The Seychelles Island in the western Indian Ocean for example, was famous for its luxuriant forests and an incredible abundance of wildlife. But many reefs have been mined for coral for the purpose of construction. Mangrove forests on the granitic islands have been raised to the ground or drained and reclaimed. Severe erosion is as a result of this destruction. Many African countries are confronted with serious manpower problems, which are proving to be great impediments in the economic development, especially of their coastal and marine areas. In many cases, the most important cause underlying these problems is the lack of adequate training facilities for the type of manpower required. The teaching of marine science and marine technology in universities of the region is a recent development and in many of the universities, there are as yet no comprehensive study programmes covering the whole spectrum of marine science and technology at the undergraduate or postgraduate level. The situation in regard to research in marine science and technology is equally unsatisfactory. To implement sustainable development of coastal and marine resources of the African region, there is an urgent need to:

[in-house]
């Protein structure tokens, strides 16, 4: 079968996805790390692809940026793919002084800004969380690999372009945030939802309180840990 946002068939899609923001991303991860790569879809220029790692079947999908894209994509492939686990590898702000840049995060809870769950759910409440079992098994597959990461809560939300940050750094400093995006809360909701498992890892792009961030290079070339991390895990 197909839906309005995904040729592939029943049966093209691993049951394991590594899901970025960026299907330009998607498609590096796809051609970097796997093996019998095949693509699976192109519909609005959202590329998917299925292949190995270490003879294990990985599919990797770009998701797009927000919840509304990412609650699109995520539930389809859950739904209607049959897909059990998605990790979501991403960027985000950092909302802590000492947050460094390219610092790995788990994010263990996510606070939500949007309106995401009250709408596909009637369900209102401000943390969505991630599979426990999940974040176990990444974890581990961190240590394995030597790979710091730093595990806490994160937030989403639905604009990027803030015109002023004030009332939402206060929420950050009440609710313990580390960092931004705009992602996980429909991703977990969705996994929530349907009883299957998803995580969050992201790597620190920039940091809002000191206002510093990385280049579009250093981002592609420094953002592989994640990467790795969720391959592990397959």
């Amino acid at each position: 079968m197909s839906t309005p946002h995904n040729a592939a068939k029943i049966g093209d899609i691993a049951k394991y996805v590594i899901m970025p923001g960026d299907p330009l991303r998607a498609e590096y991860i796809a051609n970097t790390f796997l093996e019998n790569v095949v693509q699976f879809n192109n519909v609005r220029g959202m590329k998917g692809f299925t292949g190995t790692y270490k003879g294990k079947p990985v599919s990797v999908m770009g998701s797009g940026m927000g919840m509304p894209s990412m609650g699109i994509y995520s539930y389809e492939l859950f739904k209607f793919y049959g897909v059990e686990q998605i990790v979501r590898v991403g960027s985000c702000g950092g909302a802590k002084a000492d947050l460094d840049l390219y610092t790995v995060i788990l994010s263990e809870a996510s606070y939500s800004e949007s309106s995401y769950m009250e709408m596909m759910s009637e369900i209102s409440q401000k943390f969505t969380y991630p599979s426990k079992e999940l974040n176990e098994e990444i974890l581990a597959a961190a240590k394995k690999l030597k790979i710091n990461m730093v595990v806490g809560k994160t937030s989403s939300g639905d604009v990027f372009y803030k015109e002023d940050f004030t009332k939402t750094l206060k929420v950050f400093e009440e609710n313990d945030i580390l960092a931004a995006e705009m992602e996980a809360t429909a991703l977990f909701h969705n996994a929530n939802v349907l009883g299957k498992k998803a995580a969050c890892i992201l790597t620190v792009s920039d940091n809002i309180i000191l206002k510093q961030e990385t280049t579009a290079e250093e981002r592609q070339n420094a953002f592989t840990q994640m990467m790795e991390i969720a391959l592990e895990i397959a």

(1) build human resources by undertaking short-term academic training to strengthen existing capabilities;

(2) promote public awareness by producing educational materials on the ecological and socio-conomic contributions of the marine resources and the consequences of unsustainable exploitation

(3) organise policy workshops, seminar and/or conferences involving relevant policy and law-makers to increase their understanding of and commitment to the sustainable use of the resources in their coastal and marine areas, and

(4) implement integrated coastal zone management programmes by establishing case studies in pilot sites in selected countries of the African region.

The object of this paper is to review background information on the present status and trends of coastal and ocean development in Africa, and on the existing capabilities in the region to implement sustainable development strategies. It is intended to lay out the framework and strategy to be used in the design of an integrated management of coastal and marine areas in the region.

Key words: Coastal ecosystems, marine environments, sustainable development, population pressure, environmental degradation, sea level rise, capacity building, management planning.

Odada, E, Johnson TC, Whittaker KT.  2010.  The Limnology, Climatology and Paleoclimatology of the East African Lakes. , Amsterdam: Gordon and Breach Publishers
Odada, E.  2010.  Metal accumulation rates in sediments and ferromanganese oxide crusts from the Romanche Fracture Zone (RFZ), equatorial atlantic. Journal of African Earth Sciences. 4(22):579-588. Abstract